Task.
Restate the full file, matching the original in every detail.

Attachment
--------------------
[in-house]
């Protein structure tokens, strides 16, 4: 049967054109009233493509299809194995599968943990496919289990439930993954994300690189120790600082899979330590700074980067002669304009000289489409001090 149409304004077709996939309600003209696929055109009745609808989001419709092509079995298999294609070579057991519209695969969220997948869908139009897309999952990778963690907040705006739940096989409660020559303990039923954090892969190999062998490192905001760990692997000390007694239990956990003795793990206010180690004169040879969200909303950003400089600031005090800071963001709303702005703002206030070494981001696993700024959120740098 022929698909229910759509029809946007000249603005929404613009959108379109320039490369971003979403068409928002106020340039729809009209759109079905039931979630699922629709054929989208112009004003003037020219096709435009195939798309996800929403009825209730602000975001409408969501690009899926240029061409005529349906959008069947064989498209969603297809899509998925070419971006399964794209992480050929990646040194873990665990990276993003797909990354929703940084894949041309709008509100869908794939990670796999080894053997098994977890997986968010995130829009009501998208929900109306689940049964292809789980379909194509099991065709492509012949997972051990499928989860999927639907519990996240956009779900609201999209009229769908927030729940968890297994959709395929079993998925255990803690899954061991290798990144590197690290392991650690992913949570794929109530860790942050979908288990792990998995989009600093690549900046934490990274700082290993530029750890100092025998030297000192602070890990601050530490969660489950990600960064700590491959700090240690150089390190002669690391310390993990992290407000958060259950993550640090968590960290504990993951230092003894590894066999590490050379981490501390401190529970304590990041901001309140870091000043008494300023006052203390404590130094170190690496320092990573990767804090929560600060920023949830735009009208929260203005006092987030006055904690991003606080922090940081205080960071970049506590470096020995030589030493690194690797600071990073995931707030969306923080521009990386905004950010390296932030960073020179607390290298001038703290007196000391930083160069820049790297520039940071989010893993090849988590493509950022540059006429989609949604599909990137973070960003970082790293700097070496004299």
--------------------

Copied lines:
[in-house]
């Protein structure tokens, strides 16, 4: 049967054109009233493509299809194995599968943990496919289990439930993954994300690189120790600082899979330590700074980067002669304009000289489409001090 149409304004077709996939309600003209696929055109009745609808989001419709092509079995298999294609070579057991519209695969969220997948869908139009897309999952990778963690907040705006739940096989409660020559303990039923954090892969190999062998490192905001760990692997000390007694239990956990003795793990206010180690004169040879969200909303950003400089600031005090800071963001709303702005703002206030070494981001696993700024959120740098 022929698909229910759509029809946007000249603005929404613009959108379109320039490369971003979403068409928002106020340039729809009209759109079905039931979630699922629709054929989208112009004003003037020219096709435009195939798309996800929403009825209730602000975001409408969501690009899926240029061409005529349906959008069947064989498209969603297809899509998925070419971006399964794209992480050929990646040194873990665990990276993003797909990354929703940084894949041309709008509100869908794939990670796999080894053997098994977890997986968010995130829009009501998208929900109306689940049964292809789980379909194509099991065709492509012949997972051990499928989860999927639907519990996240956009779900609201999209009229769908927030729940968890297994959709395929079993998925255990803690899954061991290798990144590197690290392991650690992913949570794929109530860790942050979908288990792990998995989009600093690549900046934490990274700082290993530029750890100092025998030297000192602070890990601050530490969660489950990600960064700590491959700090240690150089390190002669690391310390993990992290407000958060259950993550640090968590960290504990993951230092003894590894066999590490050379981490501390401190529970304590990041901001309140870091000043008494300023006052203390404590130094170190690496320092990573990767804090929560600060920023949830735009009208929260203005006092987030006055904690991003606080922090940081205080960071970049506590470096020995030589030493690194690797600071990073995931707030969306923080521009990386905004950010390296932030960073020179607390290298001038703290007196000391930083160069820049790297520039940071989010893993090849988590493509950022540059006429989609949604599909990137973070960003970082790293700097070496004299």